Gingerbread dishes and drinks

3800 Ocean, Palm Beach, Florida
Fudge and gingerbread go together like Rudolph and Santa — sweet shout-outs to Christmas. The Gingerbread Fudge dessert from pastry chef Brittani Szczecin is a fantasy of white chocolate chips, cinnamon, ginger, nutmeg, and pecans.

Gingerbread dishes and drinks

Bar 54, New York, New York
During the holidays, the highest rooftop bar in Manhattan serves a non-alcoholic Spiced Spritzer, a gingerbread mocktail combo of ginger, cinnabark syrup, lemon juice, cranberry relish, and old-fashioned bitters (glycerin-based and non-alcoholic). The icing on the cocktail: It’s garnished with candied ginger and a cinnamon stick.

Gingerbread dishes and drinks

Sbraga, Philadelphia, Pennsylvania
The Gingerbread Macaron is pastry chef Marquessa Gesualdi’s answer to “when a gingerbread house doesn’t want to sit at the kids table anymore.” It’s made with white chocolate, amaretto cream, lemon gum drops, nutmeg dulce de leche, and blood orange curd — and it behaves quite nicely if you’re seated at the chef’s counter, too.

Gingerbread dishes and drinks

Level 25 at Atrio, Miami, Florida
Sip a Gingerbread Martini (Boodles Gin, simple syrup, Chambord and Canton Ginger Liqueur) in the hotel’s signature bar—views of Miami and Biscayne Bay sweeten the deal. You can also order the festive martini in the Atrio restaurant here.

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Too Cool: 10 Peppermint Desserts to Pep Up Your Holiday

Move over pumpkin spice, peppermint is having a moment. Even though the weather may not indicate it just yet, winter is coming, and as fall wanes, we say goodbye to the familiar tastes of the season. While we’ll miss creamy butternut squash soups, hot apple cider donuts, and pumpkin…everything, their departure makes way for all the festive flavors of the colder months. Popping up on menus once again are cranberry, gingerbread, eggnog, and — perhaps winter’s most iconic flavor — peppermint. Peppermint evokes a sense of nostalgia for holiday traditions — trimming the tree to Christmas tunes, wrapping presents by a fragrant fire, and our favorite, sitting down to a deliciously restorative meal in the midst of the holiday madness. Book a table and order one of these invigoratingly delicious peppermint desserts. From the beloved classics to the distinctly imaginative, each one will put you in the holiday spirit.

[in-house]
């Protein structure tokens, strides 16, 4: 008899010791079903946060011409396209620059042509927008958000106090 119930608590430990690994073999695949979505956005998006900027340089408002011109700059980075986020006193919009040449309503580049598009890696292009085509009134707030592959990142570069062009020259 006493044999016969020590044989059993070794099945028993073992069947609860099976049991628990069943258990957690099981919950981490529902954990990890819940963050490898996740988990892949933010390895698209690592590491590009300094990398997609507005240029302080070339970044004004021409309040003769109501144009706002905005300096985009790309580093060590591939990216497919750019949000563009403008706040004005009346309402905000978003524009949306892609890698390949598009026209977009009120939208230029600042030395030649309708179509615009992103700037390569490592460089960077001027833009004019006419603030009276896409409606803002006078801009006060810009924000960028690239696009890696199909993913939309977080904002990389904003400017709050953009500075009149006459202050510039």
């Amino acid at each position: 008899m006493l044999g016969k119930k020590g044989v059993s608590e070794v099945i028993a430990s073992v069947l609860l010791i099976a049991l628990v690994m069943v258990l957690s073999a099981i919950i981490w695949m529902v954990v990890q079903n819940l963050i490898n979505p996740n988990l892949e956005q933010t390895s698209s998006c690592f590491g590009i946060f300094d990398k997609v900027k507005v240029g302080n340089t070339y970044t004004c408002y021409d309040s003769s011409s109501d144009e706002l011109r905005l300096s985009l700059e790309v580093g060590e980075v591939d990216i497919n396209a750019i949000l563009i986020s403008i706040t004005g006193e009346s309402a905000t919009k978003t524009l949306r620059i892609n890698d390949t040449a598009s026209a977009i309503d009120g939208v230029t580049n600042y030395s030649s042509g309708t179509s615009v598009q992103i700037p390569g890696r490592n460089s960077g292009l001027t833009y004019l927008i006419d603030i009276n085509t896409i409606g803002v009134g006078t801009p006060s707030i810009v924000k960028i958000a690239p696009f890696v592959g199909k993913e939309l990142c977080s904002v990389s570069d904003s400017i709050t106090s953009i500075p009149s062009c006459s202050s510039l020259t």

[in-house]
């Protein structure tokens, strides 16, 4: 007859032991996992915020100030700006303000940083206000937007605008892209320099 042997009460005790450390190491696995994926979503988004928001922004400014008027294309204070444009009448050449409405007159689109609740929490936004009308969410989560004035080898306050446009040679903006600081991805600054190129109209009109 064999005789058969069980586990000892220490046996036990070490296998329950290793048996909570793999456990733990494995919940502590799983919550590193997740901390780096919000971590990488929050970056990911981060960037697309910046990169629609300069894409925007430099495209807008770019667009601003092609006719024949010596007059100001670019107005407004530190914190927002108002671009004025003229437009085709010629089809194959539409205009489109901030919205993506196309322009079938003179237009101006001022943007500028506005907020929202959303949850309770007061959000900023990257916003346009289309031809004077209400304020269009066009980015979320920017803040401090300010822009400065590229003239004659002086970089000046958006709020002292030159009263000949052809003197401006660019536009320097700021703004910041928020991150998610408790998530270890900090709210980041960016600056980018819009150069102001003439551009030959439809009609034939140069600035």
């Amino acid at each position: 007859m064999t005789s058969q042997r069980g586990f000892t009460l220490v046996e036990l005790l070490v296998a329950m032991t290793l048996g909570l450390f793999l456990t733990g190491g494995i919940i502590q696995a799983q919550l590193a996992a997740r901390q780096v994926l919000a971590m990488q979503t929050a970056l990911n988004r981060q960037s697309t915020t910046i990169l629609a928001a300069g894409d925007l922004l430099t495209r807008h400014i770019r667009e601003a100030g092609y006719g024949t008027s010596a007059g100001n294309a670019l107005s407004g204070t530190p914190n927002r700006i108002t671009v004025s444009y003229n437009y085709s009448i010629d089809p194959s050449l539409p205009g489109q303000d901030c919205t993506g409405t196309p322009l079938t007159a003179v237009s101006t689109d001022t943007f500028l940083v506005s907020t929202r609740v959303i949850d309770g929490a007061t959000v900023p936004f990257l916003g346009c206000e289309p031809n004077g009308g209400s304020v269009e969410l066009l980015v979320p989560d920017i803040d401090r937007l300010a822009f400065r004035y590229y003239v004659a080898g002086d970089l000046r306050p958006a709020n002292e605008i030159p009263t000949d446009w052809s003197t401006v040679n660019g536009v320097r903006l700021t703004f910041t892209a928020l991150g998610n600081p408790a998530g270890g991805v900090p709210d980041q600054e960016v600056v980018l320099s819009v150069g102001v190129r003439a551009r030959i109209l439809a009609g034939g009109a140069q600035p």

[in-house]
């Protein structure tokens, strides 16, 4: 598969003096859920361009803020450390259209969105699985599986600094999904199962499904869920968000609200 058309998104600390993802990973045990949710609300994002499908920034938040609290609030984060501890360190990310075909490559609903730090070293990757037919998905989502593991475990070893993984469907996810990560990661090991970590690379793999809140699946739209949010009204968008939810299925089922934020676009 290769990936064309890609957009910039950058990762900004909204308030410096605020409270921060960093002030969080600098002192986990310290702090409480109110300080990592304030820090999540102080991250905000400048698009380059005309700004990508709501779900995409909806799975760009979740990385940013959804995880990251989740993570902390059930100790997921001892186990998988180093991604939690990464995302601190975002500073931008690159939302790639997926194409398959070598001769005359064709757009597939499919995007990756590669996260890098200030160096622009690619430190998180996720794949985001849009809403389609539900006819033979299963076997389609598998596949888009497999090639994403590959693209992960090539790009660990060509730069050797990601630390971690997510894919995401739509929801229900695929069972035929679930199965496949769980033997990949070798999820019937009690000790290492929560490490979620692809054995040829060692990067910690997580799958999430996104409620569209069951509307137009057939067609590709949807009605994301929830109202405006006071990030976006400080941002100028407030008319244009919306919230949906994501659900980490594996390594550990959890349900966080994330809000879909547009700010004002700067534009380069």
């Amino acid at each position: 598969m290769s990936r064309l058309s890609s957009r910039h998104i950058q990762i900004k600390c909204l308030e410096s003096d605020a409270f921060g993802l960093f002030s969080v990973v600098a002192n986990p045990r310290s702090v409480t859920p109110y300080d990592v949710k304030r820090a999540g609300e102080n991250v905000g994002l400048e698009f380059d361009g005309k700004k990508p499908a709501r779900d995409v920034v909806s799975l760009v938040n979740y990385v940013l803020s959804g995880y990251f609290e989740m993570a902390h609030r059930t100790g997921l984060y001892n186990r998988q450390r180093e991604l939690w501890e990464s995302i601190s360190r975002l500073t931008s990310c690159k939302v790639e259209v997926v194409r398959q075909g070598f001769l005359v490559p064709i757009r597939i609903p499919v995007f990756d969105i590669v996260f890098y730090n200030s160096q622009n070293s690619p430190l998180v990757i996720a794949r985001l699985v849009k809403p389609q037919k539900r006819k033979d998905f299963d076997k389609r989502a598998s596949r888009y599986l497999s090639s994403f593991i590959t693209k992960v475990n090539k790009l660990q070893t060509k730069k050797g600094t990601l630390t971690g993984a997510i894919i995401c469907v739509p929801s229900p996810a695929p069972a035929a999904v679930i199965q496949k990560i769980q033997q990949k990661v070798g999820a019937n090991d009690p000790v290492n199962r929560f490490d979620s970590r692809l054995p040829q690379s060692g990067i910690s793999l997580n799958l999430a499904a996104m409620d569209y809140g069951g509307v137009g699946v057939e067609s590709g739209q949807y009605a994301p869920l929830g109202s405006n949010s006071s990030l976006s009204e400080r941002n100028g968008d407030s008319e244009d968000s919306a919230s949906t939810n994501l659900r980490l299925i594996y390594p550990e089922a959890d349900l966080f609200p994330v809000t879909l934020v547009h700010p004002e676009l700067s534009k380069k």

Péché, Austin, Texas
Péché translates to “sin” in French, and while you could opt for a lighter dish like Kale and Roasted Vegetable salad, why not let the restaurant live up to its name by indulging in sinfully rich Housemade Pappardelle with Texas Wild Boar or a Braised Short Ribs with Duck Fat Mashed Potatoes? Either way, save room for pastry chef Yolanda Diaz’s impressive Bûche de Noël. Made from scratch, her traditional French dessert is a Swiss chocolate roll plated with peppermint bark, (almost) too-adorable-to-eat mushroom meringues, chocolate soil, and a scoop of housemade chocolate chip peppermint ice cream. It would be a sin not to order this heavenly dessert.

Peppermint Desserts

Siena Tavern, Chicago, Illinois
Gelato in the winter doesn’t sound crazy when it’s of the Peppermint Brownie variety. Fabio Viviani’s urbane Italian eatery, which features housemade pastas, crispy pizzas, and a mozzarella bar, offers the seasonally apropos dessert this December. The brainchild of Siena Tavern’s pastry chef Amy Arnold, crushed candy canes, Rumplemintz, and double chocolate brownie bites are swirled into a peppermint gelato base for a bracing brownie sundae in a scoop. Order a post-pizza dish, or opt for a flight of three, paired with cannoli and pumpkin pecan flavors.

Peppermint Desserts

10 Arts Bistro, Philadelphia, Pennsylvania